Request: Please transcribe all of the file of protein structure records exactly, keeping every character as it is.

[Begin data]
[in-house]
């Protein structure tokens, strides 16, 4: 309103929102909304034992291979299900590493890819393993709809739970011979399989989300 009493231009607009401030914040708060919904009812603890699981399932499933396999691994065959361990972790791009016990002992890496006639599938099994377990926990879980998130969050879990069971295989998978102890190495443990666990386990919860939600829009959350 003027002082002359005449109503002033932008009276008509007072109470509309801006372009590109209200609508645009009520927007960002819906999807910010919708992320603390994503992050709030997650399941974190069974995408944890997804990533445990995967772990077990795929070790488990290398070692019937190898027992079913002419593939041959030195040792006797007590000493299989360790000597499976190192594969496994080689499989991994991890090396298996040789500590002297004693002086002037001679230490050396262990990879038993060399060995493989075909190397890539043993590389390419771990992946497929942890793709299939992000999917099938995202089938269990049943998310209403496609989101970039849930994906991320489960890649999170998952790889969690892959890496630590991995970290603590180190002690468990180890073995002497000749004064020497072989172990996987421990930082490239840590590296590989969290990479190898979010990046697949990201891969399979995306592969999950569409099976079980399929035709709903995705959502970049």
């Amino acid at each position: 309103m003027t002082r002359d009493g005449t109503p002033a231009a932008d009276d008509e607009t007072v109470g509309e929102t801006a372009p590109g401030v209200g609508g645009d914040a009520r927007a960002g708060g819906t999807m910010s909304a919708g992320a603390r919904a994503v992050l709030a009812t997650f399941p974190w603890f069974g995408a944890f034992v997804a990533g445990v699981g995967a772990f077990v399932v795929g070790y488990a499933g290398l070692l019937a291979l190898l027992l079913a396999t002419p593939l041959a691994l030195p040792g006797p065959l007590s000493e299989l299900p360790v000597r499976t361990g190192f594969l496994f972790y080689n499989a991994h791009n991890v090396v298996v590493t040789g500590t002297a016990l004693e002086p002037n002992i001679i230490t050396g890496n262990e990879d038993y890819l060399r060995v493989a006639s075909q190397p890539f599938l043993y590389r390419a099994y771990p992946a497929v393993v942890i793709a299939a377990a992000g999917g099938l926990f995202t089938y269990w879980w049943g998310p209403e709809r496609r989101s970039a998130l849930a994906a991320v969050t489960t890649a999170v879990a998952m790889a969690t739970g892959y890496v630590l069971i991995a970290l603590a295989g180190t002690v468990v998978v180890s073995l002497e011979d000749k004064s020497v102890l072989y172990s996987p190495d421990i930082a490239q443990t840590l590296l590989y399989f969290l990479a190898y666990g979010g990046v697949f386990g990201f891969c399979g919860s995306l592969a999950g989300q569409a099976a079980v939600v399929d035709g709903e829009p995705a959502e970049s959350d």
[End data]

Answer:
[in-house]
């Protein structure tokens, strides 16, 4: 309103929102909304034992291979299900590493890819393993709809739970011979399989989300 009493231009607009401030914040708060919904009812603890699981399932499933396999691994065959361990972790791009016990002992890496006639599938099994377990926990879980998130969050879990069971295989998978102890190495443990666990386990919860939600829009959350 003027002082002359005449109503002033932008009276008509007072109470509309801006372009590109209200609508645009009520927007960002819906999807910010919708992320603390994503992050709030997650399941974190069974995408944890997804990533445990995967772990077990795929070790488990290398070692019937190898027992079913002419593939041959030195040792006797007590000493299989360790000597499976190192594969496994080689499989991994991890090396298996040789500590002297004693002086002037001679230490050396262990990879038993060399060995493989075909190397890539043993590389390419771990992946497929942890793709299939992000999917099938995202089938269990049943998310209403496609989101970039849930994906991320489960890649999170998952790889969690892959890496630590991995970290603590180190002690468990180890073995002497000749004064020497072989172990996987421990930082490239840590590296590989969290990479190898979010990046697949990201891969399979995306592969999950569409099976079980399929035709709903995705959502970049």
């Amino acid at each position: 309103m003027t002082r002359d009493g005449t109503p002033a231009a932008d009276d008509e607009t007072v109470g509309e929102t801006a372009p590109g401030v209200g609508g645009d914040a009520r927007a960002g708060g819906t999807m910010s909304a919708g992320a603390r919904a994503v992050l709030a009812t997650f399941p974190w603890f069974g995408a944890f034992v997804a990533g445990v699981g995967a772990f077990v399932v795929g070790y488990a499933g290398l070692l019937a291979l190898l027992l079913a396999t002419p593939l041959a691994l030195p040792g006797p065959l007590s000493e299989l299900p360790v000597r499976t361990g190192f594969l496994f972790y080689n499989a991994h791009n991890v090396v298996v590493t040789g500590t002297a016990l004693e002086p002037n002992i001679i230490t050396g890496n262990e990879d038993y890819l060399r060995v493989a006639s075909q190397p890539f599938l043993y590389r390419a099994y771990p992946a497929v393993v942890i793709a299939a377990a992000g999917g099938l926990f995202t089938y269990w879980w049943g998310p209403e709809r496609r989101s970039a998130l849930a994906a991320v969050t489960t890649a999170v879990a998952m790889a969690t739970g892959y890496v630590l069971i991995a970290l603590a295989g180190t002690v468990v998978v180890s073995l002497e011979d000749k004064s020497v102890l072989y172990s996987p190495d421990i930082a490239q443990t840590l590296l590989y399989f969290l990479a190898y666990g979010g990046v697949f386990g990201f891969c399979g919860s995306l592969a999950g989300q569409a099976a079980v939600v399929d035709g709903e829009p995705a959502e970049s959350d």